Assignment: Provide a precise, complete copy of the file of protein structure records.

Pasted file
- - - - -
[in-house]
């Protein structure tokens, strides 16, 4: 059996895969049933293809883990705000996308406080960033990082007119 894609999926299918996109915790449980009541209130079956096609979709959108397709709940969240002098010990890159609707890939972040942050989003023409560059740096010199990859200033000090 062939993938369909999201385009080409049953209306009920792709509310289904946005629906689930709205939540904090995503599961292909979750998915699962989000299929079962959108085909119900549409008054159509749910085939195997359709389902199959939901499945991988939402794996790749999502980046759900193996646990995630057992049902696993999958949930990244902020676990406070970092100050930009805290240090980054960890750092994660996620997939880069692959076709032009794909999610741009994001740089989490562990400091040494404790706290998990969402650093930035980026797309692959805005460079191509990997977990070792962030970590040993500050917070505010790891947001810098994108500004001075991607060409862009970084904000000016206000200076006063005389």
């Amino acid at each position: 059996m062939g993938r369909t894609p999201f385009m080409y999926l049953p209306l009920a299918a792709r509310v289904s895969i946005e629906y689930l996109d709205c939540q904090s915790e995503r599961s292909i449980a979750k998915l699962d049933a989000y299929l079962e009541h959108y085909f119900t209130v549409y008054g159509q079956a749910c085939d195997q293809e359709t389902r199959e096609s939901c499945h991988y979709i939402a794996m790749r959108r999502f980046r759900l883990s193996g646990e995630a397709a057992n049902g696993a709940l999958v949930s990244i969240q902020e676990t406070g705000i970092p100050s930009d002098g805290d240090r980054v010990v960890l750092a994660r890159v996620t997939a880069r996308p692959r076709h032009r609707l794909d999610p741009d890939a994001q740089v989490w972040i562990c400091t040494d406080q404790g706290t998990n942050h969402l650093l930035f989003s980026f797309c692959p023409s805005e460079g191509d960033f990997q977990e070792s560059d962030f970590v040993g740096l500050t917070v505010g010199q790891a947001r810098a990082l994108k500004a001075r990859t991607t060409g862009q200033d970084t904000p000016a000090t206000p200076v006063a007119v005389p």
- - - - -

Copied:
[in-house]
């Protein structure tokens, strides 16, 4: 059996895969049933293809883990705000996308406080960033990082007119 894609999926299918996109915790449980009541209130079956096609979709959108397709709940969240002098010990890159609707890939972040942050989003023409560059740096010199990859200033000090 062939993938369909999201385009080409049953209306009920792709509310289904946005629906689930709205939540904090995503599961292909979750998915699962989000299929079962959108085909119900549409008054159509749910085939195997359709389902199959939901499945991988939402794996790749999502980046759900193996646990995630057992049902696993999958949930990244902020676990406070970092100050930009805290240090980054960890750092994660996620997939880069692959076709032009794909999610741009994001740089989490562990400091040494404790706290998990969402650093930035980026797309692959805005460079191509990997977990070792962030970590040993500050917070505010790891947001810098994108500004001075991607060409862009970084904000000016206000200076006063005389």
């Amino acid at each position: 059996m062939g993938r369909t894609p999201f385009m080409y999926l049953p209306l009920a299918a792709r509310v289904s895969i946005e629906y689930l996109d709205c939540q904090s915790e995503r599961s292909i449980a979750k998915l699962d049933a989000y299929l079962e009541h959108y085909f119900t209130v549409y008054g159509q079956a749910c085939d195997q293809e359709t389902r199959e096609s939901c499945h991988y979709i939402a794996m790749r959108r999502f980046r759900l883990s193996g646990e995630a397709a057992n049902g696993a709940l999958v949930s990244i969240q902020e676990t406070g705000i970092p100050s930009d002098g805290d240090r980054v010990v960890l750092a994660r890159v996620t997939a880069r996308p692959r076709h032009r609707l794909d999610p741009d890939a994001q740089v989490w972040i562990c400091t040494d406080q404790g706290t998990n942050h969402l650093l930035f989003s980026f797309c692959p023409s805005e460079g191509d960033f990997q977990e070792s560059d962030f970590v040993g740096l500050t917070v505010g010199q790891a947001r810098a990082l994108k500004a001075r990859t991607t060409g862009q200033d970084t904000p000016a000090t206000p200076v006063a007119v005389p």